Summer 2023

Class Act

Sarah Almutawa standing in front of lab equipment.
Photo by Michael P. King


As a middle school student in her native Saudi Arabia, Sarah Almutawa BS’23 found herself — somewhat unexpectedly — competing in the International Chemistry Olympiad.

She had not yet taken a single chemistry course, but her parents believed in her. They’d already witnessed her science aptitude and always encouraged her to try new things, however challenging or unfamiliar.

“My parents used to throw me into these kinds of opportunities all the time,” says Almutawa, who finished in the top five nationally for females in one Olympiad. “Now I throw myself into them.”

It’s an approach that has worked well for Almutawa, who graduated from UW–Madison in May with a degree in biology and certificates in global health and Biocore, the university’s biology core curriculum honors program. Last fall, Almutawa was a finalist for a prestigious Rhodes Scholarship — a testament to the years she has spent seizing opportunities.

“Sarah should be very proud of all she’s accomplished,” says Julie Stubbs, director of UW’s Undergraduate Academic Awards Office. “It is an immense honor to make it to the finalist stage for a Rhodes Scholarship

In high school, Almutawa scored high on pre-college exams and was awarded a scholarship from King Abdullah University of Science and Technology that fully funded her education at UW. It’s an honor given to a select group of gifted Saudi Arabian students — and it’s a gift she intends to repay.

“I’ve always had the desire to give back to the Saudi people and the Saudi government for all the support they’ve given me,” Almutawa says. “I would love to take the knowledge I’ve learned here and use it to encourage Saudi children, especially young girls, to go into the sciences.”

Almutawa’s Rhodes application highlighted her work in the lab of Junsu Kang, an assistant professor in the Department of Cell and Regenerative Biology at the UW School of Medicine and Public Health. Kang’s lab focuses on heart and fin regeneration in zebrafish, which share a large percentage of genes with humans. Unlike adult humans, however, zebrafish can regenerate their damaged heart tissues.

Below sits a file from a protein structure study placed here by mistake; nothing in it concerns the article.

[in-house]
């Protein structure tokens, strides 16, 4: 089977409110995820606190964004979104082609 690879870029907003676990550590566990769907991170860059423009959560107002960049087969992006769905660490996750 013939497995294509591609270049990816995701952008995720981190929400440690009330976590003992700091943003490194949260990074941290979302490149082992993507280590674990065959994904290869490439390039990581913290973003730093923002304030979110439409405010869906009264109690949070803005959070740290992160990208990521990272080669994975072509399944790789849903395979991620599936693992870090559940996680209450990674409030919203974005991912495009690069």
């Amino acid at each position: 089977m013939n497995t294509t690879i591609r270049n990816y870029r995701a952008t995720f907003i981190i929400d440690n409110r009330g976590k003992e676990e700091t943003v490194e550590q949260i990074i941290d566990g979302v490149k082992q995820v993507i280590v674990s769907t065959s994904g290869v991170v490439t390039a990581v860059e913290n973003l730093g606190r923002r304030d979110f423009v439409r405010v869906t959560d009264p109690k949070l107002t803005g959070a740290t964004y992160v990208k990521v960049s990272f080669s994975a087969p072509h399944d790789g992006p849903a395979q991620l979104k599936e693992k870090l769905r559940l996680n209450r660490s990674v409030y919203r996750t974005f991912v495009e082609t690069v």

“Perhaps they have a set of proteins that help turn on these genes — it could be as simple as that,” Almutawa says. “If we could identify these proteins, we could hopefully translate that into therapies that address cardiovascular disease in humans and help heart attack patients recover.”

Almutawa’s independent research project used the genome editing tool CRISPR to study tissue regeneration in zebrafish. She worked with Kang to develop a new approach to what is known as knock-in genome editing — a strategy to add DNA into the genome. Although the technique is challenging, the new approach will improve its efficiency and potency, says Kang, who calls Almutawa an exceptionally gifted student and researcher.

“She makes sure she knows every step that goes into an experiment and why it is significant,” he says. “That is why I anticipate that she will become a great researcher.”

Looking back at her childhood, Almutawa says she can see the signs of a future STEM career. Her favorite videos starred Bill Nye the Science Guy, and she couldn’t wait to read the next issue of National Geographic.

“I think science was always my destiny,” says Almutawa, whose mother, one of her role models, holds a master’s degree in biology. “I was just a very curious kid.”

That curiosity extended to her pursuits at UW, from tackling the complexities of genome editing to downhill skiing for the first time this past winter with the Muslim Student Association.

“UW–Madison offers such great freedom to pursue your interests,” she says. “I feel confident that the experiences I’ve had here have prepared me well for whatever path I take going forward in life.”

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